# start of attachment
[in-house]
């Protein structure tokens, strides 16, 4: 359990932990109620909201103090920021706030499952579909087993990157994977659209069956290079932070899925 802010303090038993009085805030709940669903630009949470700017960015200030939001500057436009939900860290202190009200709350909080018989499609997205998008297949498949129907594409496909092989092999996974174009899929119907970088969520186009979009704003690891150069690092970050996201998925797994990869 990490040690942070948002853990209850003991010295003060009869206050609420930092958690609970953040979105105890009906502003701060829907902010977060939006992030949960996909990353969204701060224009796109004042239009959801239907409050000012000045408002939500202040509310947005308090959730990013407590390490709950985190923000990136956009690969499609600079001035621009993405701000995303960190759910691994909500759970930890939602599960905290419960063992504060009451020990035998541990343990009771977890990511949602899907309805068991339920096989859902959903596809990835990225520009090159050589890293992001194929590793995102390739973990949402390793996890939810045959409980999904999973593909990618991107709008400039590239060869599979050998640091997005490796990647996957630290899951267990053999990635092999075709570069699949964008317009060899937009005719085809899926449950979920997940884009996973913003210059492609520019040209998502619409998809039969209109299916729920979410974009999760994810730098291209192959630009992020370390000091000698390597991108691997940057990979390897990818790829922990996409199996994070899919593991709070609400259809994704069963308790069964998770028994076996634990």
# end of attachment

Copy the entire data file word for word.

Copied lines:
[in-house]
């Protein structure tokens, strides 16, 4: 359990932990109620909201103090920021706030499952579909087993990157994977659209069956290079932070899925 802010303090038993009085805030709940669903630009949470700017960015200030939001500057436009939900860290202190009200709350909080018989499609997205998008297949498949129907594409496909092989092999996974174009899929119907970088969520186009979009704003690891150069690092970050996201998925797994990869 990490040690942070948002853990209850003991010295003060009869206050609420930092958690609970953040979105105890009906502003701060829907902010977060939006992030949960996909990353969204701060224009796109004042239009959801239907409050000012000045408002939500202040509310947005308090959730990013407590390490709950985190923000990136956009690969499609600079001035621009993405701000995303960190759910691994909500759970930890939602599960905290419960063992504060009451020990035998541990343990009771977890990511949602899907309805068991339920096989859902959903596809990835990225520009090159050589890293992001194929590793995102390739973990949402390793996890939810045959409980999904999973593909990618991107709008400039590239060869599979050998640091997005490796990647996957630290899951267990053999990635092999075709570069699949964008317009060899937009005719085809899926449950979920997940884009996973913003210059492609520019040209998502619409998809039969209109299916729920979410974009999760994810730098291209192959630009992020370390000091000698390597991108691997940057990979390897990818790829922990996409199996994070899919593991709070609400259809994704069963308790069964998770028994076996634990």